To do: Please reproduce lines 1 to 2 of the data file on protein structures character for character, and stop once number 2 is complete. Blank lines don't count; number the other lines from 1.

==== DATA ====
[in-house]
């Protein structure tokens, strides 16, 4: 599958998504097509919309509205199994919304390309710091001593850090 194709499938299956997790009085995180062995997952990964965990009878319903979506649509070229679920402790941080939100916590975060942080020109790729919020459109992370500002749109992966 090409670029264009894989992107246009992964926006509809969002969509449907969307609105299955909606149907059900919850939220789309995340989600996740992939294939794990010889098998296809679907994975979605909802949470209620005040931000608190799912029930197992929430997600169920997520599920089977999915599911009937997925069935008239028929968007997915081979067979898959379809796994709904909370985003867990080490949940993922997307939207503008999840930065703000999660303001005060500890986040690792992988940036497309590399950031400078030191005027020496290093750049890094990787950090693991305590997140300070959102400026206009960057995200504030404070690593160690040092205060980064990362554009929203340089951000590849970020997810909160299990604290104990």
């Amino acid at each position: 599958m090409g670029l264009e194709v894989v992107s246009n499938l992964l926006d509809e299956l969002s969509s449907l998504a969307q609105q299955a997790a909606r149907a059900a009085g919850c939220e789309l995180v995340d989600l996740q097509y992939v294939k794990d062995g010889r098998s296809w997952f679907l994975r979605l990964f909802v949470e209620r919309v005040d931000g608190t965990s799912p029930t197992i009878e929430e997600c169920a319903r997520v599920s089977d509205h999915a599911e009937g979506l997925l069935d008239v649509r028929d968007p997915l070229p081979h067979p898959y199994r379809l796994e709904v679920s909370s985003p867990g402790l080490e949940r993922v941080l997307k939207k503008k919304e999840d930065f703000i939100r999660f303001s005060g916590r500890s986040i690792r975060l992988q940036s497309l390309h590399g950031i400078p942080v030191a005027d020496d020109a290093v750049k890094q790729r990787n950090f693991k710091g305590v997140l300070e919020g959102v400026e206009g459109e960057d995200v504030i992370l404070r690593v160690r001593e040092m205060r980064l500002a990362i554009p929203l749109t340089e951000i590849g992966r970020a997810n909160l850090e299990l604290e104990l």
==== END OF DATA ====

[in-house]
């Protein structure tokens, strides 16, 4: 599958998504097509919309509205199994919304390309710091001593850090 194709499938299956997790009085995180062995997952990964965990009878319903979506649509070229679920402790941080939100916590975060942080020109790729919020459109992370500002749109992966 090409670029264009894989992107246009992964926006509809969002969509449907969307609105299955909606149907059900919850939220789309995340989600996740992939294939794990010889098998296809679907994975979605909802949470209620005040931000608190799912029930197992929430997600169920997520599920089977999915599911009937997925069935008239028929968007997915081979067979898959379809796994709904909370985003867990080490949940993922997307939207503008999840930065703000999660303001005060500890986040690792992988940036497309590399950031400078030191005027020496290093750049890094990787950090693991305590997140300070959102400026206009960057995200504030404070690593160690040092205060980064990362554009929203340089951000590849970020997810909160299990604290104990």